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will expand into the broad feeling of
doing to others, as we would they should do to us,” if placed in their situation. Let this be effected, and the amelioration of all, moving within its sphere, follows as a natural consequence. The benign influence of Christianity will elevate the tone of moral feeling, breathe in the enactments of legislatures, perfume alike the cottage and the mansion, and will foster, other things being equal, elegance without luxury, eminence in the professions without dissipation, and proficiency in science without scepticism.
An identity in knowledge, or in views upon every subject is, perhaps, not even desirable in this sluggish world, and certainly not to be expected, since the capacities, education, prejudices, station, and habits of men can never be the same. But inasmuch as each will be characterized by the common appellation of Christian, will “ hold the same head,” will be influenced by the same motives, and will cheerfully recognize their relation to "the brotherhood ;” doubtless, the period will arrive when the exercise of Christian forbearance and humility will become general ; when men will “endeavour to keep the unity of the Spirit in the bond of
peace;" when it will be fully exemplified that “the kingdom of God is not meat and drink, but righteousness and peace, and joy in the Holy Ghost;" when the force of that memorable sentence of St. Paul, “ God hath made of one blood all nations of men,” will be deeply felt ; when the spirit of the early Christians will be revived, so far, at least, as relates to their “oneness of heart;'6 when a manly, and rational, because scriptural religion will supplant all others; and when the frozen regions of Russia will be united to the burning sands of Africa, and the British Island to all the other vast dominions of the world, not by commerce only, but by the bond of Christian amity.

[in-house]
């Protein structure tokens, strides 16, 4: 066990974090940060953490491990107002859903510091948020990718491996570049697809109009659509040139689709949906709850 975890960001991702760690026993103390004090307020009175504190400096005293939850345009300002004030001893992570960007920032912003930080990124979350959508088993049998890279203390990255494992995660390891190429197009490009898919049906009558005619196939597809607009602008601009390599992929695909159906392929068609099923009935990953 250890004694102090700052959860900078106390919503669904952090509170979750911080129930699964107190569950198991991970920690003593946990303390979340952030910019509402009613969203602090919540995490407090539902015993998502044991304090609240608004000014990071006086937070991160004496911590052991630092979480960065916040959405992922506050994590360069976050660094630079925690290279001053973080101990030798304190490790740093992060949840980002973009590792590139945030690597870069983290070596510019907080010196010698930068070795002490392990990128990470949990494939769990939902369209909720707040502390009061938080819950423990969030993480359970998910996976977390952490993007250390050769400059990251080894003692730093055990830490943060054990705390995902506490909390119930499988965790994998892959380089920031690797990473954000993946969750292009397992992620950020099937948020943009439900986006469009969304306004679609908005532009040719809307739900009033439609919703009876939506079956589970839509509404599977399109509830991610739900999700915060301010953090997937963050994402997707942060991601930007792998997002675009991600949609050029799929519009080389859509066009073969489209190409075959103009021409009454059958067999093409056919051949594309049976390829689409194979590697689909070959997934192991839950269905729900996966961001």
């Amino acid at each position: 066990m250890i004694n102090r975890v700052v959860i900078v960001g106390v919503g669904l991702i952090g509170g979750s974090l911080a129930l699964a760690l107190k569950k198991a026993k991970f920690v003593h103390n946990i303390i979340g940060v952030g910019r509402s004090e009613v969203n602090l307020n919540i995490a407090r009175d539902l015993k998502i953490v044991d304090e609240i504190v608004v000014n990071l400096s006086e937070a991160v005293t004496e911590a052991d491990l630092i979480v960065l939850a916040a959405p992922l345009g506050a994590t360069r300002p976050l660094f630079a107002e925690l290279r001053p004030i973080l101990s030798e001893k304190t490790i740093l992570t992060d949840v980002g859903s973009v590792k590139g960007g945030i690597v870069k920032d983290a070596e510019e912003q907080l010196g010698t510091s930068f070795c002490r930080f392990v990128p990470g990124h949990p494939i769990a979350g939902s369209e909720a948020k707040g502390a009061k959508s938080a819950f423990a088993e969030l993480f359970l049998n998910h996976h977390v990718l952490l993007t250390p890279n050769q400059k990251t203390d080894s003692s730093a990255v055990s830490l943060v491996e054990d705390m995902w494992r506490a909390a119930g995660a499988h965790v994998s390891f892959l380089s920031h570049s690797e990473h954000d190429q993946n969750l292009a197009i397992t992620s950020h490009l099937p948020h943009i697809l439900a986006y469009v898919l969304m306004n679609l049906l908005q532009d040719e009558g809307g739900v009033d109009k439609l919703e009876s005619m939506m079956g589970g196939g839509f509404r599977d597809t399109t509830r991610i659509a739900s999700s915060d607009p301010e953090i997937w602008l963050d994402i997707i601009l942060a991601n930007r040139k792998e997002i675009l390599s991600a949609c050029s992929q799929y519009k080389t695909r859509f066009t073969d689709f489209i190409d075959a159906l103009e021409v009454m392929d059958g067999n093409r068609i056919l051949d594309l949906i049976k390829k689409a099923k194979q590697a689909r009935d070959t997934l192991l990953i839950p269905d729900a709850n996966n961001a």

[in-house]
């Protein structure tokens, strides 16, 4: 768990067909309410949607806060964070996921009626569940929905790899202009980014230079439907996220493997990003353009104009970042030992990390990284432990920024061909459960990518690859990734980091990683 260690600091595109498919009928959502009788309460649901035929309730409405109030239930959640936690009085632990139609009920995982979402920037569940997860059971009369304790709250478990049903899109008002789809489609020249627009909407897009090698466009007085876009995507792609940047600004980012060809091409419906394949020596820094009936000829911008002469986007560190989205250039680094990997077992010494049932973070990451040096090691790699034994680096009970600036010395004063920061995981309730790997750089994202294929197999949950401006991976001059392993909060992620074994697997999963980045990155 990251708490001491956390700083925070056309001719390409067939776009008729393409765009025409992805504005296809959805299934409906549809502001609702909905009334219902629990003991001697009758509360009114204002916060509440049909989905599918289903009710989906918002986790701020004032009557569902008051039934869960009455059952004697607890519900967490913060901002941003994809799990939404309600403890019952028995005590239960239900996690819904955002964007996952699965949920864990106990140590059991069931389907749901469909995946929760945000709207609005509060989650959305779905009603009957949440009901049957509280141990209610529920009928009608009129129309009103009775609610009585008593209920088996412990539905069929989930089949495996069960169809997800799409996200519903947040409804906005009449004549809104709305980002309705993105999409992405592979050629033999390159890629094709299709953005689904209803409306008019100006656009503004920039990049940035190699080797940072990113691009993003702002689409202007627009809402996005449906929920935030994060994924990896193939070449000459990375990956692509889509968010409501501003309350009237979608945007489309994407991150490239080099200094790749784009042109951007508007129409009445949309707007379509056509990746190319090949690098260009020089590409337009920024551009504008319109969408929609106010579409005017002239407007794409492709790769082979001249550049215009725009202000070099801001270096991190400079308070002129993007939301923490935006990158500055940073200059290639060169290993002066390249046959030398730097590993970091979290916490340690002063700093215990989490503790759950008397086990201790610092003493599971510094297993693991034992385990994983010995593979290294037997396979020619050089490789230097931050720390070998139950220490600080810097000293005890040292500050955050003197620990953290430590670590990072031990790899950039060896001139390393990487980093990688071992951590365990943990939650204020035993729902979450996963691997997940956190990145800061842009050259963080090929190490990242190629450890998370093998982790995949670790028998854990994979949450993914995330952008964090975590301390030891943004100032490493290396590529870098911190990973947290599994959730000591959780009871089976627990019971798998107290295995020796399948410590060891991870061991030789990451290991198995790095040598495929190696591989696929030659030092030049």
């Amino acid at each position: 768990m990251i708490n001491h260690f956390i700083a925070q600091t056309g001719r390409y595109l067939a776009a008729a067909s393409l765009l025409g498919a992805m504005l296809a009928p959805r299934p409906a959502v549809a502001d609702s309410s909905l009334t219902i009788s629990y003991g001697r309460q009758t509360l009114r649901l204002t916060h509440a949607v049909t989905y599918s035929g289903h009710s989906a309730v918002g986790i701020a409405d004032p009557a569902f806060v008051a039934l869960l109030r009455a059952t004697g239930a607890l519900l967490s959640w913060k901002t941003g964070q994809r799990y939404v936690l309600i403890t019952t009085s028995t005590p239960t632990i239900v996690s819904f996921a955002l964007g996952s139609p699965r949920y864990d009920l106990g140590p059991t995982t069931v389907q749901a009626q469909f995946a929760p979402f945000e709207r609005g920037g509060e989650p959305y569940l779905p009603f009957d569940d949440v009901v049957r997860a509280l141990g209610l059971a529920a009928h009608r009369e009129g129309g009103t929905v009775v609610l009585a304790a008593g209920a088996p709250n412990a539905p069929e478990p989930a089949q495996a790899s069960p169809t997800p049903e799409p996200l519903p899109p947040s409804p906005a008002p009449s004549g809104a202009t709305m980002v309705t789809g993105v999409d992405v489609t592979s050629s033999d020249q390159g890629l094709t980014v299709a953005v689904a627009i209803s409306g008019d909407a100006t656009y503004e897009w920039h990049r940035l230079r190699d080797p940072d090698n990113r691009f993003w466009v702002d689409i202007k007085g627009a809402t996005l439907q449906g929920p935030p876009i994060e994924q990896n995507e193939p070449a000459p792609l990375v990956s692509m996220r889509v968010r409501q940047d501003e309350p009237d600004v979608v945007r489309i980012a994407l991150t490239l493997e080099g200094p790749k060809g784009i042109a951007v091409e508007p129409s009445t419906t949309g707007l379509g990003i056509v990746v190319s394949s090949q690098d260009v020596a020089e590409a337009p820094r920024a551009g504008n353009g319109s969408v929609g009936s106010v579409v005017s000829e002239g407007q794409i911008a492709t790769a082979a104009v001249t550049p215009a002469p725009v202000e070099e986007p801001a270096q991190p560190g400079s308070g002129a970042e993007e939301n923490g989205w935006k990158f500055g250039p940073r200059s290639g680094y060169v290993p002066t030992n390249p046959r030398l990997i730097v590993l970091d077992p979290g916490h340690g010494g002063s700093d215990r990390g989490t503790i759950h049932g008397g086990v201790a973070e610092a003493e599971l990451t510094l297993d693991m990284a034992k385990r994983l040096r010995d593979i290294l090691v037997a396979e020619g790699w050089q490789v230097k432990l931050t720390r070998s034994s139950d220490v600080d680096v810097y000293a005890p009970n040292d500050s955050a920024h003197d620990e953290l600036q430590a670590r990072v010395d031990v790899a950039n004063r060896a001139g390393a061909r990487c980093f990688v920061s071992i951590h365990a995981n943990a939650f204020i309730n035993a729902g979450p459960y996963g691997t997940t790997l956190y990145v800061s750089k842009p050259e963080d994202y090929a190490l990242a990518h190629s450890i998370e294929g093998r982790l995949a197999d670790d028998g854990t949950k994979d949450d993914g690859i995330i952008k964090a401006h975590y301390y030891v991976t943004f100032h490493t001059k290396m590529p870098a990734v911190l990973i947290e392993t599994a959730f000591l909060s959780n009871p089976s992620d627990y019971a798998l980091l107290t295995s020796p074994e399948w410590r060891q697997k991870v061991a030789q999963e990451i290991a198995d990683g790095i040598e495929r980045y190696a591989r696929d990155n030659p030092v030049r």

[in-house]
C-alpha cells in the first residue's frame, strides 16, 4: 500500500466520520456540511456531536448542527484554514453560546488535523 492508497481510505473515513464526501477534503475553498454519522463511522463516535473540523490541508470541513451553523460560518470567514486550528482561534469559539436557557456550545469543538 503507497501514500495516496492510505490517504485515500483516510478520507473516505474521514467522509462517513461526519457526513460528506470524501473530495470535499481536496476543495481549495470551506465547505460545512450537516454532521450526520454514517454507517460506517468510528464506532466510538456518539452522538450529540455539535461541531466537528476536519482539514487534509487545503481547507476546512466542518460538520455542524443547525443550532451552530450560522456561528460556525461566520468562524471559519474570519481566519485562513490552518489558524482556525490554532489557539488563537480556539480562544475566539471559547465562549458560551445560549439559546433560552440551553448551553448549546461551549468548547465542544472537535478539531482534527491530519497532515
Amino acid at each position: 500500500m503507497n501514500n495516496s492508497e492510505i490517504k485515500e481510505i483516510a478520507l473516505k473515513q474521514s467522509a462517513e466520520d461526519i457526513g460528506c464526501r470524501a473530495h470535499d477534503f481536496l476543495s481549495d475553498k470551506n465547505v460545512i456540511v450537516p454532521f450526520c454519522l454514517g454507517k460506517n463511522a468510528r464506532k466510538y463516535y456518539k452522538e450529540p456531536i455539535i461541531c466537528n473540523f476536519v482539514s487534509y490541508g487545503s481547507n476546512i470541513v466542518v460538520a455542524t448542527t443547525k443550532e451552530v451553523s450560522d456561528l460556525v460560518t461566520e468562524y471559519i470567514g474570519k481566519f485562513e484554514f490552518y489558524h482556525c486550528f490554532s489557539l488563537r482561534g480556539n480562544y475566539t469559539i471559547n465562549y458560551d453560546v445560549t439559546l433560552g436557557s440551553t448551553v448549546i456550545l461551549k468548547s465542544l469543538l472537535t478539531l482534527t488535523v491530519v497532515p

For what Christianity does now upon a small scale, in gently dropping the oil of consolation into the wounded heart, in softening the hard bed of affliction, stimulating in adversity, balancing in prosperity, supporting in the hour of dissolution, and in finally “opening the kingdom of heaven to all believers;" she will then perform upon a large scale. Because the life, power, and continuance of religion in persons being the result of the Spirit's influence on the heart, the prevalence of it in the world must be attributed to the same cause ; and indeed is the express testimony of prophecy.
6 Acts iv. 32.
“Upon the land of my people shall come up thorns and briars ; yea, upon all the houses of joy in the joyous city: because the palaces shall be forsaken : the multitude of the city shall be left, the forts and towers shall be for dens for ever, a joy of wild asses, a pasture of flocks ; until the Spirit be poured upon us from on high, and the wilderness be a fruitful field, and the fruitful field be counted for a forest. Then judgment shall dwell in the wilderness, and righteousness remain
in the fruitful field. And the work of righteousness shall be peace; and the effect of righteousness quietness and assurance for ever."7
Let, therefore, the rising generation, scattered over the face of the globe, be instructed in those branches of knowledge, which are suitable to their station in life, and especially in the principles of Christianity. Let the word of God be translated into the vernacular language, and be distributed among the various tribes which compose the great family of man. Let missionaries be well educated,
mighty in the Scriptures,” and be made, as far as possible, acquainted with the manners and customs, domestic, civil, and religious, of the persons to whom they are sent, and among whom they are to labour. Let knowledge be diffused by all and every means in our power. Let the facilities, arising from the recent discoveries and improvements in science, so rapidly increasing in the present day, of nation communicating with nation, be made to tell, as in commerce, so in making known the all-important fact, “ This is life eternal, that they might know thee the only true God, and Jesus Christ, whom thou hast sent."
7 Isa. xxxii. 13—17.
These will, indeed, be only as the sowing of the seed, but then the gracious influence of the Almighty Spirit, descending upon it, will cause it to spring up and produce a golden harvest, in some nations
thirty-fold, and some sixty, and some an hundred :"9 when the divine fiat shall go forth, “ Arise, shine ; for thy light is come, and the glory of the Lord is risen
5. It will finally develope individual character.
The state of man is constantly represented in the Scriptures as a state of imbecility in reference to all spiritual things. And the scheme of redemption is as
1 Isa. lx, 1.
8 Jobn xvii. 3. 9 Mark iv, 20.